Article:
If you have issues with IBS diarrhea, reduce your intake of insoluble fiber, carbonated drinks, and food and beverages with alcohol, caffeine, chocolate, fructose, or sorbitol. You should also avoid: fried foods, large meals, ‘gassy’ foods like beans, wheat germ, and Brussels sprouts. If you are lactose and/or gluten intolerant, avoid dairy and wheat products.
Focus instead on moderate amounts of soluble fiber and eating smaller portions during mealtimes.
Stress and Anxiety
IBS sufferers usually experience worse or more frequent symptoms during times of increased stress. Eating a well-balanced diet, getting regular exercise and sufficient sleep, and indulging in relaxing activities can help keep stress-induced symptoms under control.
When you know what can trigger your IBS symptoms you can make a plan to avoid them in the future. Therefore, you can keep constipation, diarrhea, belly pain, and bloating at a minimum.
Natural Remedies for IBS
Natural remedies can be effective in treating IBS – and you can easily and affordably get them from your local supermarket, health food store, or even your own backyard.
Individuals with sensitive digestive systems should ensure that the balance in their intestines is maintained. Probiotics can restore a balance in your gut that has been upset by stress, antibiotics, and poor eating habits. The result is a healthier gut, less abdominal discomfort, and better bowel function.
Peppermint (Mentha piperita L) is popular for its stomach settling properties and can be taken either as tea or capsule. Peppermint tea bags are available at the supermarkets and natural health food stores. Alternatively, you can crush a handful of fresh mint leaves into a cup of boiling water for a homemade tea. Try adding slices of lemon for a cleansing boost.
Ginger (Zingiber officinale) is similar to peppermint in that it has antispasmodic effects that can soothe your GI system. Most supermarkets sell ginger infusion tea bags, but you can also use a ginger root to brew your own. Grate half a teaspoon into a cup, add boiling water, and leave for 10 minutes. Then strain out the ginger pieces and enjoy!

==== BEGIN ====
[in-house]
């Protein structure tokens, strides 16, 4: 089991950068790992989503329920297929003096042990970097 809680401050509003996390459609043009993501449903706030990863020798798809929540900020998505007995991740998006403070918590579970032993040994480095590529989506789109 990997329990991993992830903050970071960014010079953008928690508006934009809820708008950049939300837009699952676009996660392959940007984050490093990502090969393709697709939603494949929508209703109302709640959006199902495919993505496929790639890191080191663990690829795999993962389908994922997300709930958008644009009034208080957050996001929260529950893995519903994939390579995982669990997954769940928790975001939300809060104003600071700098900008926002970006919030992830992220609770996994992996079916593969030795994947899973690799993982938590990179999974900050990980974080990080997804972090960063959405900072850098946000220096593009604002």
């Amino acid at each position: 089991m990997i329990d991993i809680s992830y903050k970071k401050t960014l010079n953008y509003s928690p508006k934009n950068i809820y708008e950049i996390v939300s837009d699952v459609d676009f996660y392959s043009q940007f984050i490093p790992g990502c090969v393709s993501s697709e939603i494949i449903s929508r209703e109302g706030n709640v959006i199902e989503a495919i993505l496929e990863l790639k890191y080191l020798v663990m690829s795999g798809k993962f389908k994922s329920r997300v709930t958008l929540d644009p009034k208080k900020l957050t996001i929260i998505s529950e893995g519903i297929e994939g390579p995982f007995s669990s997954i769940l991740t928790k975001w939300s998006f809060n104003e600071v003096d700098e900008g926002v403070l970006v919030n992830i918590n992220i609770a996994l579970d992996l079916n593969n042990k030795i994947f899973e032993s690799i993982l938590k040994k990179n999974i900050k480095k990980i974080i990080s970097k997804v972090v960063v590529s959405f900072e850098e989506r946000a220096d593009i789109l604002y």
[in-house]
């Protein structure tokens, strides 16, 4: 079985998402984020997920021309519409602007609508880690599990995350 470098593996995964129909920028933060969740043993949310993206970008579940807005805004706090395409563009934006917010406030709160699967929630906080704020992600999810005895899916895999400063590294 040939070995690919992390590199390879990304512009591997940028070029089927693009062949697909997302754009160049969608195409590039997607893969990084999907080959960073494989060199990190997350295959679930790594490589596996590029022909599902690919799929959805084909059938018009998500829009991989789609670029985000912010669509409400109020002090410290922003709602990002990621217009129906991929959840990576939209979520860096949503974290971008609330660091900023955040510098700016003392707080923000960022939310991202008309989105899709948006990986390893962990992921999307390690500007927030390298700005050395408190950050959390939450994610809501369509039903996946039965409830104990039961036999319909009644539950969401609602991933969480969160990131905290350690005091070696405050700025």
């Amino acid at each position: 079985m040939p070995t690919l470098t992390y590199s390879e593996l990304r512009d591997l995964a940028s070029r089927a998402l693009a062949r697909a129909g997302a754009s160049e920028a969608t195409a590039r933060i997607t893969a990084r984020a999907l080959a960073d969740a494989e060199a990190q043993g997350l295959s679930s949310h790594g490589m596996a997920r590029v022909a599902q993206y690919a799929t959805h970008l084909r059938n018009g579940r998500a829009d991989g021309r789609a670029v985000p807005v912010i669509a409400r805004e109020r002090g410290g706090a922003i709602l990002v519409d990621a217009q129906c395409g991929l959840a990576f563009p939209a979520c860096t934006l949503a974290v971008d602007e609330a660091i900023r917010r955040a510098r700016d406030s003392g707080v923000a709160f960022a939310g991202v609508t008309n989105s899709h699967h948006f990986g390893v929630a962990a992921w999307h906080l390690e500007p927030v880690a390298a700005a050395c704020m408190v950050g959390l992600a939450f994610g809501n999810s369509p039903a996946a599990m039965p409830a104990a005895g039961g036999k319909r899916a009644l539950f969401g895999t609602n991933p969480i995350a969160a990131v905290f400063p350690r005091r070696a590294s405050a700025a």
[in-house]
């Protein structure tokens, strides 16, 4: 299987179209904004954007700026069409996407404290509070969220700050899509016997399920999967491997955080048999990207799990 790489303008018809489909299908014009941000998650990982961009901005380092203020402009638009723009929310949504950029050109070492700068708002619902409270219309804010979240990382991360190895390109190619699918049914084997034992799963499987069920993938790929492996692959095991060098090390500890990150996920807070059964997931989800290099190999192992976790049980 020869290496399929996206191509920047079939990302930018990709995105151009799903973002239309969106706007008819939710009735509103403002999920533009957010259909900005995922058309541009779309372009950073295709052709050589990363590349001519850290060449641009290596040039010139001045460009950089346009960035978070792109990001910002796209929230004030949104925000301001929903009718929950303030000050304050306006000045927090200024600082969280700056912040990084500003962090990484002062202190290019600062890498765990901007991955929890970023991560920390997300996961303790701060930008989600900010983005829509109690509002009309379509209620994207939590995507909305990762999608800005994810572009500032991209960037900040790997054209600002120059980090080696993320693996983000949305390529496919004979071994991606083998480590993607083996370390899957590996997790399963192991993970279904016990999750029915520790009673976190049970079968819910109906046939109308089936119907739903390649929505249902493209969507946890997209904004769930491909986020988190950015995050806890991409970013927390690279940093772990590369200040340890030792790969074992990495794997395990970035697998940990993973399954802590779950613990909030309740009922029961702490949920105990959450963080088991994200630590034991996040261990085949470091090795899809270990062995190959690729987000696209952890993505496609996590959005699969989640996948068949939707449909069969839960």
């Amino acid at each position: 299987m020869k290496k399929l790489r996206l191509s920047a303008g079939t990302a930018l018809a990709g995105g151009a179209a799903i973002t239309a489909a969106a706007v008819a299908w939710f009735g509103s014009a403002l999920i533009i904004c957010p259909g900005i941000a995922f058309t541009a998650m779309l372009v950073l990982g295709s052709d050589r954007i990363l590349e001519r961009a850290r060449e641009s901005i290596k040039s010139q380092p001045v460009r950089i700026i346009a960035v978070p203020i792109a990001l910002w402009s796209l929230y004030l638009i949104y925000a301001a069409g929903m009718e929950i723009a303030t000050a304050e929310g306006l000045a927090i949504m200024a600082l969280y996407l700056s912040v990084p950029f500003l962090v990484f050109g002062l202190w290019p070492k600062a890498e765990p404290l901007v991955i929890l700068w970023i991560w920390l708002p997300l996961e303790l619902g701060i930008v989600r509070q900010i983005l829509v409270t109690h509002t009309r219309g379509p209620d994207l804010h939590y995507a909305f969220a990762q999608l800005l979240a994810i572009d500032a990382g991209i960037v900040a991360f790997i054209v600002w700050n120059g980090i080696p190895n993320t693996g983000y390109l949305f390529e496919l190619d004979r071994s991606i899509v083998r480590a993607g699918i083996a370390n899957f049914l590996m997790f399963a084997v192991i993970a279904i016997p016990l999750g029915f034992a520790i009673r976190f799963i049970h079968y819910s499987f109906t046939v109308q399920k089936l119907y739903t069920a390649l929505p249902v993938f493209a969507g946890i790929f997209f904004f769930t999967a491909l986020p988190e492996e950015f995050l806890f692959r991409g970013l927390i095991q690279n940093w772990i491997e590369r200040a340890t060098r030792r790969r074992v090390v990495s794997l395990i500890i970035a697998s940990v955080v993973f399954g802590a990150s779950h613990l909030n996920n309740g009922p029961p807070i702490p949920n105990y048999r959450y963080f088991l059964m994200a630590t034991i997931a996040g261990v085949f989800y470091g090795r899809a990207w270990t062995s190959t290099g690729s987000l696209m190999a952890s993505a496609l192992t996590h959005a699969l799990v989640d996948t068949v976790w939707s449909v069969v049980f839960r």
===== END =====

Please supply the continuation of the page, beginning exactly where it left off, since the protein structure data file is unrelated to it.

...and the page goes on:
Apple Cider Vinegar
Apple cider vinegar is becoming increasingly popular as a remedy for IBS symptoms due to its fermented properties. Mix apple cider vinegar with water and honey or add a few drops to herbal tea or fruit juice.
According to a review published in Current Opinion in Gastroenterology, psyllium supplementation can help treat diarrhea and constipation associated with IBS. Psyllium powder helps move your bowels if you’re constipated. When you have diarrhea, the powder gives you something to form a bowel movement around. To consume, mix one teaspoon of psyllium powder into your morning cereal or a glass of water.
Acupuncture has often been used to provide relief from constipation due to IBS. Inserting thin needles into acupuncture points along body pathways called meridians can bring energy flow into proper balance and get the bowels moving again.
If stress makes your IBS symptoms worse, behavioral therapy can help you learn to control your emotional response to difficult situations. Psychotherapy, cognitive behavioral therapy, and relaxation therapy are all great choices. If you feel comfortable, you can also talk to family and close friends about your IBS and enlist their support in managing stress.
When you’re living with IBS, an integrated approach that combines multiple therapies often works best. By identifying which symptoms are giving you the most trouble, avoiding known triggers, and using natural remedies that work for you, you can prevent IBS from impacting your quality of life.